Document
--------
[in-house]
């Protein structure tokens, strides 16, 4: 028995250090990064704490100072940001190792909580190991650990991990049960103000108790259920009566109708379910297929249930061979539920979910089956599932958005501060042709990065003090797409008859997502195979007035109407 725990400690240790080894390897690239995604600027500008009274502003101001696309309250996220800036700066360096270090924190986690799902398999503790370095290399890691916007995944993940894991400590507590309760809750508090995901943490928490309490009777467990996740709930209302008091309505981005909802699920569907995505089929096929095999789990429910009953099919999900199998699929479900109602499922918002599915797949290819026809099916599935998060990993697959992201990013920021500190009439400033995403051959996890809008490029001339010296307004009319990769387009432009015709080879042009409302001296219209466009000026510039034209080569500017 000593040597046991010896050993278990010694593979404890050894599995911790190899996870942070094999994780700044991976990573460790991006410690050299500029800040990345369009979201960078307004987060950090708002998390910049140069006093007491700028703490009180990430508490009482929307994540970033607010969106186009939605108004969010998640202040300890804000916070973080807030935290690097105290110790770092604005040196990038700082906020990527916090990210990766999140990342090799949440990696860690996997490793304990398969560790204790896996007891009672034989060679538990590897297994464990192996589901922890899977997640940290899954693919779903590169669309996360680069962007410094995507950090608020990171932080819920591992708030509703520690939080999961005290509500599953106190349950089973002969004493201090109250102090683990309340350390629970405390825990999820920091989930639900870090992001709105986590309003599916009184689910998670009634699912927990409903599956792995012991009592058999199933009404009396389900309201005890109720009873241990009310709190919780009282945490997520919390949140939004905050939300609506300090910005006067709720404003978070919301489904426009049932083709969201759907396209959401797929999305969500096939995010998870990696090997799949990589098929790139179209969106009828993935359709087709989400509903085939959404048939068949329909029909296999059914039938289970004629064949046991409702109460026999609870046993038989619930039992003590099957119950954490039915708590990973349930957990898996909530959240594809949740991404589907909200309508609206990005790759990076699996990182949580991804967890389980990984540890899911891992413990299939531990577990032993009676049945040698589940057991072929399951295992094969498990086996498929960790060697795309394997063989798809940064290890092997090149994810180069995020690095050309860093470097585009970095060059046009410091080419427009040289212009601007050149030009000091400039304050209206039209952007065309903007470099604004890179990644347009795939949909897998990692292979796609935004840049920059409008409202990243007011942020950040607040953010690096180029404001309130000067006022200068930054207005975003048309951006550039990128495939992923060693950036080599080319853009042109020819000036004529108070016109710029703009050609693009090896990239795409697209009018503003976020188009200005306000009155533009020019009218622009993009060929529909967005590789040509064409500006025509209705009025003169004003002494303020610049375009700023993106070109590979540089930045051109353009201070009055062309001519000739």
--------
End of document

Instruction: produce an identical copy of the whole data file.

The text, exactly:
[in-house]
């Protein structure tokens, strides 16, 4: 028995250090990064704490100072940001190792909580190991650990991990049960103000108790259920009566109708379910297929249930061979539920979910089956599932958005501060042709990065003090797409008859997502195979007035109407 725990400690240790080894390897690239995604600027500008009274502003101001696309309250996220800036700066360096270090924190986690799902398999503790370095290399890691916007995944993940894991400590507590309760809750508090995901943490928490309490009777467990996740709930209302008091309505981005909802699920569907995505089929096929095999789990429910009953099919999900199998699929479900109602499922918002599915797949290819026809099916599935998060990993697959992201990013920021500190009439400033995403051959996890809008490029001339010296307004009319990769387009432009015709080879042009409302001296219209466009000026510039034209080569500017 000593040597046991010896050993278990010694593979404890050894599995911790190899996870942070094999994780700044991976990573460790991006410690050299500029800040990345369009979201960078307004987060950090708002998390910049140069006093007491700028703490009180990430508490009482929307994540970033607010969106186009939605108004969010998640202040300890804000916070973080807030935290690097105290110790770092604005040196990038700082906020990527916090990210990766999140990342090799949440990696860690996997490793304990398969560790204790896996007891009672034989060679538990590897297994464990192996589901922890899977997640940290899954693919779903590169669309996360680069962007410094995507950090608020990171932080819920591992708030509703520690939080999961005290509500599953106190349950089973002969004493201090109250102090683990309340350390629970405390825990999820920091989930639900870090992001709105986590309003599916009184689910998670009634699912927990409903599956792995012991009592058999199933009404009396389900309201005890109720009873241990009310709190919780009282945490997520919390949140939004905050939300609506300090910005006067709720404003978070919301489904426009049932083709969201759907396209959401797929999305969500096939995010998870990696090997799949990589098929790139179209969106009828993935359709087709989400509903085939959404048939068949329909029909296999059914039938289970004629064949046991409702109460026999609870046993038989619930039992003590099957119950954490039915708590990973349930957990898996909530959240594809949740991404589907909200309508609206990005790759990076699996990182949580991804967890389980990984540890899911891992413990299939531990577990032993009676049945040698589940057991072929399951295992094969498990086996498929960790060697795309394997063989798809940064290890092997090149994810180069995020690095050309860093470097585009970095060059046009410091080419427009040289212009601007050149030009000091400039304050209206039209952007065309903007470099604004890179990644347009795939949909897998990692292979796609935004840049920059409008409202990243007011942020950040607040953010690096180029404001309130000067006022200068930054207005975003048309951006550039990128495939992923060693950036080599080319853009042109020819000036004529108070016109710029703009050609693009090896990239795409697209009018503003976020188009200005306000009155533009020019009218622009993009060929529909967005590789040509064409500006025509209705009025003169004003002494303020610049375009700023993106070109590979540089930045051109353009201070009055062309001519000739």